Let’s be frank. It would be pretty easy for me to tell you that I’m the right Personal Trainer for you – but being realistic, everyone has unique needs, requirements, and availability, so what works for one individual may not work for another.
Here’s a couple of factors you need to consider when you’re choosing which Personal Trainer you’d like to work with, looking at whether you need someone with specialist qualification, interests aligning with yours – or maybe you just want someone you can have a laugh with! Read on and make sure you’re clear of what you need before you start your search.
First up, you need to think about the reason you’re actually getting a PT. If you feel like you need a little help with movements or building confidence around the gym, if you just need that little spark of motivation a few times a week so you can go back to your own health routine with a renewed vigour, or if you just want someone to guide you through all the nonsense around fitness with some more experience and knowledge, then these are all great reasons to get a PT. If you think going to your sessions once, twice, or even three times a week will do all the work for you without you needing to work on your lifestyle outside of these, then maybe you need to take a step back and think about how much time and commitment you can dedicate the other 23 hours in a day. Start walking for 10-20 minutes, three times a day, getting to sleep at a reasonable time, and eating five portions of fruit and veg along with protein with each meal, then once you’ve done that for a month reassess the reasons why you’re looking for a trainer.
Surprisingly, there’s no government standard you have to meet to be able to practice as a Personal Trainer – someone could wake up tomorrow and decide to start up as one without having even stepped in a gym. There are lots of PT courses though, so to keep yourself protected make sure they’ve done their Level 3 PT with a reputable provider. Mine is with Lifetime Training, which is REPs accredited, although there are a number of other providers including but not limited to, Premier, YMCA, Train Fitness, and No1.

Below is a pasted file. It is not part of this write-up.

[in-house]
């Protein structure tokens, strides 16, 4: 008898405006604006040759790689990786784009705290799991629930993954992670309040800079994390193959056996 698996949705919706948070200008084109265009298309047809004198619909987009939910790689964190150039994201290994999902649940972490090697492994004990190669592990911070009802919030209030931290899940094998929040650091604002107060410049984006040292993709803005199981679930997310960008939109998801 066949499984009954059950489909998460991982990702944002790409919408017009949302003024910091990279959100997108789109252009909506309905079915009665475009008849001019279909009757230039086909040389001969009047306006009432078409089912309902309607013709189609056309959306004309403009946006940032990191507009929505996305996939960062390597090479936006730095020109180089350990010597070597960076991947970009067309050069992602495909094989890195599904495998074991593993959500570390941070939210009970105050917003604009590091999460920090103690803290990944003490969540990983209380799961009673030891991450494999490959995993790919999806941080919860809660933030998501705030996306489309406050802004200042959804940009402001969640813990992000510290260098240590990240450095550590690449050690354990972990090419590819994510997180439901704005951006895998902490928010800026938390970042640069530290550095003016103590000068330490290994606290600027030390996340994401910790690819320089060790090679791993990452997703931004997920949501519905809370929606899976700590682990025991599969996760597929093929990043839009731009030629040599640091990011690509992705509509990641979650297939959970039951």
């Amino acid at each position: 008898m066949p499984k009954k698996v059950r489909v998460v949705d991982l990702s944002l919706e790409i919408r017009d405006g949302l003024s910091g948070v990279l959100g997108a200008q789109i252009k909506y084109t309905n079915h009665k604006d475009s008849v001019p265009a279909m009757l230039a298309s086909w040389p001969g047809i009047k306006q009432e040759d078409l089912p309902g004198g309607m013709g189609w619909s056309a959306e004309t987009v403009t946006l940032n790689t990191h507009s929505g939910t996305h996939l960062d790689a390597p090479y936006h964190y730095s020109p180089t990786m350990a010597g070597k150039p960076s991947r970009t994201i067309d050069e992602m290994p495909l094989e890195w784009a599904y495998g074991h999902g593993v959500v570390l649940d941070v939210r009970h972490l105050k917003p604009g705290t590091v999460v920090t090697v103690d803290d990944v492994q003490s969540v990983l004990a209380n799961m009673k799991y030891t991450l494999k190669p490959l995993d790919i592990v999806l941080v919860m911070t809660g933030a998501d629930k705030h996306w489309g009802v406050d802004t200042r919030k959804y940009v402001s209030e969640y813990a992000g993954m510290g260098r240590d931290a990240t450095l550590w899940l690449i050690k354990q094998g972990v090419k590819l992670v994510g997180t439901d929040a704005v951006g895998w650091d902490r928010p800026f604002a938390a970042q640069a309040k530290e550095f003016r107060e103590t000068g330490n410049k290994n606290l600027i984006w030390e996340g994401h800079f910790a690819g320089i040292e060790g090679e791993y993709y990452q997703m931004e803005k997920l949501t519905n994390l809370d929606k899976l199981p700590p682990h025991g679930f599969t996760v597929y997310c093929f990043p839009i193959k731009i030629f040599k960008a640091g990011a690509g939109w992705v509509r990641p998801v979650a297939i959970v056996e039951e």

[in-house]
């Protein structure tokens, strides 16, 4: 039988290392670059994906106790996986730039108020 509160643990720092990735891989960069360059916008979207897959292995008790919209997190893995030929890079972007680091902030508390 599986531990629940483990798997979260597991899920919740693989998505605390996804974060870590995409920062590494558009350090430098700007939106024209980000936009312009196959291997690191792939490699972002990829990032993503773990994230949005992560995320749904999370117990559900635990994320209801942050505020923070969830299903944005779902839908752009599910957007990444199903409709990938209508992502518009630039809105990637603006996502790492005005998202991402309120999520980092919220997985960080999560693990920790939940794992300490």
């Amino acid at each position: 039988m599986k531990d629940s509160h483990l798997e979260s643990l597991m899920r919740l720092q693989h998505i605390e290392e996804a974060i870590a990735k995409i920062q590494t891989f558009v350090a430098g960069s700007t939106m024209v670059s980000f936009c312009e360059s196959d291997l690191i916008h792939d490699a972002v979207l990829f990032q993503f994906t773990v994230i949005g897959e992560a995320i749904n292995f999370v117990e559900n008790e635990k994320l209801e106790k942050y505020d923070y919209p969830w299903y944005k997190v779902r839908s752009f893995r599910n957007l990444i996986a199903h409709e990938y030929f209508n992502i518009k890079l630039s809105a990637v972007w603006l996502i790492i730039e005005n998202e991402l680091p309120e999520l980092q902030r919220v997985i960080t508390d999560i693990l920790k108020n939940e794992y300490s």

Additionally, if you’re classed as a special population you’ll want to ensure they’ve done the extra qualifications to help you out. If you are pre- or post-natal, you’re under 18 or consider yourself elderly, ask your PT if they’ve done the appropriate CPD course.
You might like a laugh when you’re out with your friends, but take your training time seriously, so you don’t want a PT who’s full of banter. You could be full of confidence during work time but the gym makes you feel nervous, so a PT yelling orders at you is not going to sit right.
It’s going to be difficult to tell whether you’ll truly get on with a PT unless you have a trial session, week or month with them, but as you’re working out, try peeking at the sessions they’re conducting, or having a nosey on their social media to see if they post about their sessions – is that the sort of person you feel you could spend an hour working out with, potentially more than once a week? If the answer is no, there are plenty more fish in the sea – or PTs in the gym!
I’m really into functional fitness, as the benefits of functional strength extend far out of the gym, so my programmes will often be based around movements that easily transfer to real life as well as almost every other challenge you could possibly think of. It also benefits weight loss by building metabolically-active muscle. If you dread the thought of pushing a sled, deadlifting, or jumping on a box, then I do encourage you to at least give it a go – however, if you still hate it, I may not be the PT for you.
Speak to different Personal Trainers in your gym to find out whether their interests and what they specialise in align with how you want to train. It’s your time and money, remember, so ensure you’re spending it how you want to.
This is a pretty simple one but often overlooked – make sure the PT has sessions available when you’re available to train. If you know you’re not an early morning exerciser but the PT you’re speaking to only has 7am appointments, think whether that’s sustainable long-term for you. Another option may be to look into small group training where you get the benefit of Personal Training, but working with others, and a number of people can book into popular slots.
I’m always looking to speak to people who are excited about strength training and functional fitness, but I also know so many others in my area and around the country, so drop me a line if you’d like some advice. Make sure you ask all the questions you need to feel comfortable of your PT at your consult – you’re investing your time and money here, so make sure you’re happy with your decision!
Welcome to That Squat Bot, established 2013! I'm Sarah, a fitness professional based in Manchester, UK.
I love feeling strong and lifting heavy, but I also love trying different types of movement and using my fitness to adventure outside of the gym. I'm also a massive Marvel nerd!Find out more about me here.
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